The map of it all

In Penelope Molly recalls a concert "over a year ago" in which she participated "on account of father being in the army and my singing the absentminded beggar and wearing a brooch for Lord Roberts when I had the map of it all." This was no doubt a fundraising event for troops fighting in the second Boer War, a cause dear to Molly because her father was a career soldier in the British army. Lord Roberts commanded the British forces in South Africa for one year (January-December 1900), so it makes sense that Molly wore a brooch bearing his image in the concert. Roberts remained very popular after handing the reins over to Lord Kitchener, and such brooches were commonplace in the UK. Fundraisers were still being conducted in 1903. But "the map of it all" is obscure. A 50-year string of commentary has implausibly interpreted these words as referring to Molly's face, or Lord Roberts', but a correspondent has recently advanced a much more sensible explanation: Molly once owned a handkerchief which displayed a map of South Africa.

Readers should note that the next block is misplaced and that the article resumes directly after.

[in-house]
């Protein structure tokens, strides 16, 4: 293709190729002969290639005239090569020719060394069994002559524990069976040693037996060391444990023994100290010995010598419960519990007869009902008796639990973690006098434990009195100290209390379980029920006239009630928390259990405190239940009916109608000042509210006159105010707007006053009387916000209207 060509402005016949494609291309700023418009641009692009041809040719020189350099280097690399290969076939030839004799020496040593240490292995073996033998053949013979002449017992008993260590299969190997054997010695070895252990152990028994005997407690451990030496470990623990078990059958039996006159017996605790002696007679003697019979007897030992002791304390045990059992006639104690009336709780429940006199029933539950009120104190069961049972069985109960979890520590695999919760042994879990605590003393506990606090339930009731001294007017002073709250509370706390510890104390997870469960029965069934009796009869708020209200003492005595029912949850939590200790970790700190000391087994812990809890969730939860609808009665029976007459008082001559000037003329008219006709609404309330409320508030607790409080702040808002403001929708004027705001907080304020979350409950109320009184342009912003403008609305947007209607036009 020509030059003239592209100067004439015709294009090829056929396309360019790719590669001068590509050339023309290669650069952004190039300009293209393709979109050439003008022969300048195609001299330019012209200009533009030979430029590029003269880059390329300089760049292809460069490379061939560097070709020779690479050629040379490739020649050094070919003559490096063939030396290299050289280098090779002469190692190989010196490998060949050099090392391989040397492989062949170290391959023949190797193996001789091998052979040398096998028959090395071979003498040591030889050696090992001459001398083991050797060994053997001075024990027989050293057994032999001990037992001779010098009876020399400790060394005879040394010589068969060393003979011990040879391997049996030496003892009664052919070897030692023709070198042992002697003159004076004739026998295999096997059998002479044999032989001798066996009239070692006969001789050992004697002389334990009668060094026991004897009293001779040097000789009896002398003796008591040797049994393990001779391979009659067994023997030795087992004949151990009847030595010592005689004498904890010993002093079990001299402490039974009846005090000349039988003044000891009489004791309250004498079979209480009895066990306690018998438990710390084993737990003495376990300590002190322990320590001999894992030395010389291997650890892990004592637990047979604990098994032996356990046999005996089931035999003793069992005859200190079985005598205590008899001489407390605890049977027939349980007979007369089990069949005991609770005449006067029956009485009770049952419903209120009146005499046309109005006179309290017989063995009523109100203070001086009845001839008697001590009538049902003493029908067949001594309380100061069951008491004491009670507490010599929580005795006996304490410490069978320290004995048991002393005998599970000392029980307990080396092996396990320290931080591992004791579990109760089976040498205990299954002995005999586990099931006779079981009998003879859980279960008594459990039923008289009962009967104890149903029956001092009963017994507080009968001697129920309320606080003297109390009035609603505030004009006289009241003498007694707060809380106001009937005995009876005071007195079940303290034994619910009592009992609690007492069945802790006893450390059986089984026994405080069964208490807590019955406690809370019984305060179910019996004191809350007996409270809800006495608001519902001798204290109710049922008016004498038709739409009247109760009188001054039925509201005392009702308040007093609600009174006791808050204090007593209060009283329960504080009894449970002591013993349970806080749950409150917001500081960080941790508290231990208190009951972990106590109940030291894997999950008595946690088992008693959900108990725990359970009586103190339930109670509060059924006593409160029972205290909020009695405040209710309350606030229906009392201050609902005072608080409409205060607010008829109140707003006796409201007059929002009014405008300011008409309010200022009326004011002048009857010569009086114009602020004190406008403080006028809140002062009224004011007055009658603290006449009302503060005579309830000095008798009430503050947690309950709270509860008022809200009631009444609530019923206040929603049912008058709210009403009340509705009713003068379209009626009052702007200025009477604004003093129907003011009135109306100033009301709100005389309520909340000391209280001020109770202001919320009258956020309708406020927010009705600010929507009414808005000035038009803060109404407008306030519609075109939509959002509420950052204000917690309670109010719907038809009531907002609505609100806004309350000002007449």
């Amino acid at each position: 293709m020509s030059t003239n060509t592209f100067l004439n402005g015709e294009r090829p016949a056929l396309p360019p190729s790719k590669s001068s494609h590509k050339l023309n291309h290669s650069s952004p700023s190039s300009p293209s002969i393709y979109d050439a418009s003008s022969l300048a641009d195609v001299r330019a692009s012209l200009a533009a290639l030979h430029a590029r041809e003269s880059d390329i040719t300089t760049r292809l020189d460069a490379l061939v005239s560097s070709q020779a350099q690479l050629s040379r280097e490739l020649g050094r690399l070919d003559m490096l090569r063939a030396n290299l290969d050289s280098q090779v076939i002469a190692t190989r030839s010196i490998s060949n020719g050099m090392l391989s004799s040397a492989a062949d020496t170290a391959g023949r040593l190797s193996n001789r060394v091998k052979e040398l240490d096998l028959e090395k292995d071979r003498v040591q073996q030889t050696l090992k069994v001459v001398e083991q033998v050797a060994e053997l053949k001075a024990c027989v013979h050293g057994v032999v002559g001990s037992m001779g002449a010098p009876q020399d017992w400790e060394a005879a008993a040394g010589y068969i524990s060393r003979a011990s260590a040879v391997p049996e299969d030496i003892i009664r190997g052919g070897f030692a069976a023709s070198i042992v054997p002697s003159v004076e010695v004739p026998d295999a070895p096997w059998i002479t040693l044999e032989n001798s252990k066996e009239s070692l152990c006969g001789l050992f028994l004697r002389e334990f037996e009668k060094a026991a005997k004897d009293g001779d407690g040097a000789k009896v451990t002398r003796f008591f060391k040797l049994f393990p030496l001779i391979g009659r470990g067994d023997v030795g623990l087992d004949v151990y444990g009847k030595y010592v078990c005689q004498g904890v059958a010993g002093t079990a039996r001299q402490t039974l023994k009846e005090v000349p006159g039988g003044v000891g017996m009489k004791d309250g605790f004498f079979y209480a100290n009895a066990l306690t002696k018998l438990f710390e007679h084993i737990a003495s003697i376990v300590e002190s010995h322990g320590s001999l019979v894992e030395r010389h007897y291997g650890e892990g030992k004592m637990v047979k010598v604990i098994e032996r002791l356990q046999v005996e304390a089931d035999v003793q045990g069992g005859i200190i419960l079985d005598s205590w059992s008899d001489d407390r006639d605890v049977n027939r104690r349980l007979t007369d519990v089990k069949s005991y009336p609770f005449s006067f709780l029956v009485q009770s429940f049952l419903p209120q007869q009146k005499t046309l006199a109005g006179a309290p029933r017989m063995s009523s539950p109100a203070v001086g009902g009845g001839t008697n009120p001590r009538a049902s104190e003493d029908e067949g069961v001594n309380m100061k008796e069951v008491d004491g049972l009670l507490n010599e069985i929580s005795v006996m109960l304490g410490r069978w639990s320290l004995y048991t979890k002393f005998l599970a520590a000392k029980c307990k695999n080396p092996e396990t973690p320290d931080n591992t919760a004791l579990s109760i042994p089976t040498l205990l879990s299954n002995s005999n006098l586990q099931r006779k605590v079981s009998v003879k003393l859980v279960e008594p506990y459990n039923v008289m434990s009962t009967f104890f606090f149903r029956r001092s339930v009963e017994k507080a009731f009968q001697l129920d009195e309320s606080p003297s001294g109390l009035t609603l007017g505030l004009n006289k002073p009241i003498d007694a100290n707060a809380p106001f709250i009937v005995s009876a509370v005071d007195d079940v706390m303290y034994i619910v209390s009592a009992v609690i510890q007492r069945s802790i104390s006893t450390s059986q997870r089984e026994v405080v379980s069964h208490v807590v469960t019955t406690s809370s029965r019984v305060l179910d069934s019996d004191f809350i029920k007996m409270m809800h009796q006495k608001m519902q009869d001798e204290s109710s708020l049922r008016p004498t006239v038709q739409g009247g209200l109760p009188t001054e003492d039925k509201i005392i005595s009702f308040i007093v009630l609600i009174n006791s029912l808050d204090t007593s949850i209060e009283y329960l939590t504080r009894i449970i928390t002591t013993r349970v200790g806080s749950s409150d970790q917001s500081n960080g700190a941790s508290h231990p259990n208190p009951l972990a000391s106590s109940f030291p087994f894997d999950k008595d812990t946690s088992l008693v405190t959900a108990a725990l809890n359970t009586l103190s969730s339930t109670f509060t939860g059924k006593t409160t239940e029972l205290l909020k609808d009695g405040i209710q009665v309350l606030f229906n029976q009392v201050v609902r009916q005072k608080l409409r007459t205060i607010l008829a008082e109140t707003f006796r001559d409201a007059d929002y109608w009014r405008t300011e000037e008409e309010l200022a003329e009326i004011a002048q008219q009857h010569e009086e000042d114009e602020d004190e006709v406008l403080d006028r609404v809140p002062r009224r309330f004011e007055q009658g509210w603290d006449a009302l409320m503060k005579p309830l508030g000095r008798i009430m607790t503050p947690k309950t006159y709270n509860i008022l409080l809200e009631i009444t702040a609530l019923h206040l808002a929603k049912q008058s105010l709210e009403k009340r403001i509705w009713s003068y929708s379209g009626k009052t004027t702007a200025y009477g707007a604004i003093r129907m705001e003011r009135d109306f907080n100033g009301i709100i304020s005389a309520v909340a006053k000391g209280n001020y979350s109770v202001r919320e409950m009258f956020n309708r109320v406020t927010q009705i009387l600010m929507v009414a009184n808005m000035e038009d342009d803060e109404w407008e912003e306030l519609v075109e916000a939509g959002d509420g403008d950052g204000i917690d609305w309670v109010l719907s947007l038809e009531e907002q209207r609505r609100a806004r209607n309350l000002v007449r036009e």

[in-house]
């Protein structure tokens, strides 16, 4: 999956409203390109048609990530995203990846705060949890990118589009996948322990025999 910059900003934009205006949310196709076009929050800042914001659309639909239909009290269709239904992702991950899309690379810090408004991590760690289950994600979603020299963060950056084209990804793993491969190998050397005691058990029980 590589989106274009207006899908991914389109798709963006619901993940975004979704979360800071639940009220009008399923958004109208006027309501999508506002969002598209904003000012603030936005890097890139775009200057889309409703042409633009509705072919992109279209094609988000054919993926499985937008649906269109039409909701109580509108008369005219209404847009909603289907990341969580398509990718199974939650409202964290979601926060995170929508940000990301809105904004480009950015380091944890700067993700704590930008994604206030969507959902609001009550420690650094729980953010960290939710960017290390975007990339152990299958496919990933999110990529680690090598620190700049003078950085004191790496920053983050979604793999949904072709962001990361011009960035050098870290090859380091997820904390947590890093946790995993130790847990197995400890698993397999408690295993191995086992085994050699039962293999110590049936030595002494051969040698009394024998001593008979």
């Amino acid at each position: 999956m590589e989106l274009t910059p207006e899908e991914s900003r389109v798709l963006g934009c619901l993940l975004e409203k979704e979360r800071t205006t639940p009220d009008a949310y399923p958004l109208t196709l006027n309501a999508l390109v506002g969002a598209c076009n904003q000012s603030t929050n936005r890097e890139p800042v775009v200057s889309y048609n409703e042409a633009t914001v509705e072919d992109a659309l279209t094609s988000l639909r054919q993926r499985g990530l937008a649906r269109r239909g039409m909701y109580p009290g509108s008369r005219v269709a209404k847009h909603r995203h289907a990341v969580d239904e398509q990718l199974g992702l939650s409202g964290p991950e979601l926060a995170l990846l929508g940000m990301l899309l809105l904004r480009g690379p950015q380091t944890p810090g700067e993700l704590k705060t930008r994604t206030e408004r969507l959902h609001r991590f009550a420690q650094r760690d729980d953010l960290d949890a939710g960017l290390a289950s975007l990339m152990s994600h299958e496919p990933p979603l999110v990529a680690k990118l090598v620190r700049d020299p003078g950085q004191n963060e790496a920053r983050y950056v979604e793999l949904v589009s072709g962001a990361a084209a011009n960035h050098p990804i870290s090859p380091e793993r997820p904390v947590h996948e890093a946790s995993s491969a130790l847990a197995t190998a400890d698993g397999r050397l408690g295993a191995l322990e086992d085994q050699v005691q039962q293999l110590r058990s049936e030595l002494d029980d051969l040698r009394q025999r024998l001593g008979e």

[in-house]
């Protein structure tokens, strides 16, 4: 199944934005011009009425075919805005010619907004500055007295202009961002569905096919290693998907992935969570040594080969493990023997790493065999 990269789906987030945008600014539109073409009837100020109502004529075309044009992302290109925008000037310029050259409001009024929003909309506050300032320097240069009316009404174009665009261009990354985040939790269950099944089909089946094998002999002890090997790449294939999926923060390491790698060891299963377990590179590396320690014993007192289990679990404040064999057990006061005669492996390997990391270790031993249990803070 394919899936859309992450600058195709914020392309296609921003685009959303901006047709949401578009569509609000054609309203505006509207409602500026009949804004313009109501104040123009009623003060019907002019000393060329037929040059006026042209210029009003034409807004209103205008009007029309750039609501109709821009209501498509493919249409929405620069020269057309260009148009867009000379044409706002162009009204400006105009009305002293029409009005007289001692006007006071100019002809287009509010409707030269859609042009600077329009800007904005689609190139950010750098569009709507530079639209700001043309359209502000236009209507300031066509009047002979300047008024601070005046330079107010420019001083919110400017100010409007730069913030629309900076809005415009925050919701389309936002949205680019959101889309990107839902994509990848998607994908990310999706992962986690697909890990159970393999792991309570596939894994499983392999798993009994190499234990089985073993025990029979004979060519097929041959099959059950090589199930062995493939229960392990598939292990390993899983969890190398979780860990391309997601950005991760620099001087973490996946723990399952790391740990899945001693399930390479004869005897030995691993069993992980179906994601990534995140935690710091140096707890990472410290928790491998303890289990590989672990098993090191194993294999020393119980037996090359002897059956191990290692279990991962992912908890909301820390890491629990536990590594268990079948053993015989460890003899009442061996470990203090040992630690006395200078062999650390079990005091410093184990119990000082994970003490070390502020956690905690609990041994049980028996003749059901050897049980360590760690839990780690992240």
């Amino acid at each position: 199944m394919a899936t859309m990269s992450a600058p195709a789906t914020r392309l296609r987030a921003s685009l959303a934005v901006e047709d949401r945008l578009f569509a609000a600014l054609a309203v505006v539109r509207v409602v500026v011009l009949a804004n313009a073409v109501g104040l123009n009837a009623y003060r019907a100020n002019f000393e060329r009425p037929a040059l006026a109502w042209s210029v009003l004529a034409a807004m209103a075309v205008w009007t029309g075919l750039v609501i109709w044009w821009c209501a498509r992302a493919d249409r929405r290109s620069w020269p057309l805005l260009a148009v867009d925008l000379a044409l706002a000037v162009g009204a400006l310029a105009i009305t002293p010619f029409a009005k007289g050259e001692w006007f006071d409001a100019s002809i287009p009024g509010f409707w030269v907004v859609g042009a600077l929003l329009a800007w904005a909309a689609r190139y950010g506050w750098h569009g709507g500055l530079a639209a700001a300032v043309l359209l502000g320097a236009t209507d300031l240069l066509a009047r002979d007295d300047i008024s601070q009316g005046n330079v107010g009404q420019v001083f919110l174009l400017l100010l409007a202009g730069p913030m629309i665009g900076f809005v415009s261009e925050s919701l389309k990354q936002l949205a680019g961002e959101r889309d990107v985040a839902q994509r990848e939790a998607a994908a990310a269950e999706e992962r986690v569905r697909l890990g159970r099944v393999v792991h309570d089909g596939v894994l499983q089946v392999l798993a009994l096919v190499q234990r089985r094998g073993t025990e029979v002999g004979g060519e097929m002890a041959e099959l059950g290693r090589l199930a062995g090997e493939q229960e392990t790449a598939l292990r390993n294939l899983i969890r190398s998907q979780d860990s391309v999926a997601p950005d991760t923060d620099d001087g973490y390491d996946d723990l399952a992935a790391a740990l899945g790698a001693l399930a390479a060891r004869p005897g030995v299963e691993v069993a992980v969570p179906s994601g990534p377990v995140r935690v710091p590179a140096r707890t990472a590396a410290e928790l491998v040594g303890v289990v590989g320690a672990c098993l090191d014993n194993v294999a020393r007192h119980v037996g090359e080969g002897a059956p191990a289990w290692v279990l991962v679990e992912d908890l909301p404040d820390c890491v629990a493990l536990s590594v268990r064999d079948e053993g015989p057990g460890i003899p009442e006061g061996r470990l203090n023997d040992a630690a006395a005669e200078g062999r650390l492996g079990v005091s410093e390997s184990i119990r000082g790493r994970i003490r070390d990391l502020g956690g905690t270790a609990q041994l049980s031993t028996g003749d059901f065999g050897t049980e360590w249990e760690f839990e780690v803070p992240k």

JH 2022

A 1901 handkerchief produced to raise money for the war by the Daily Mail, with images of Lord Roberts, Rudyard Kipling and Arthur Sullivan's The Absentminded Beggar, a map of South Africa, and Queen Victoria. Source:

Another handkerchief with identical images, this one dated 1899.

A silk handkerchief bearing the image of Lord Roberts, ca. 1910.

A British pin-brooch with the image of Lord Roberts, date unknown.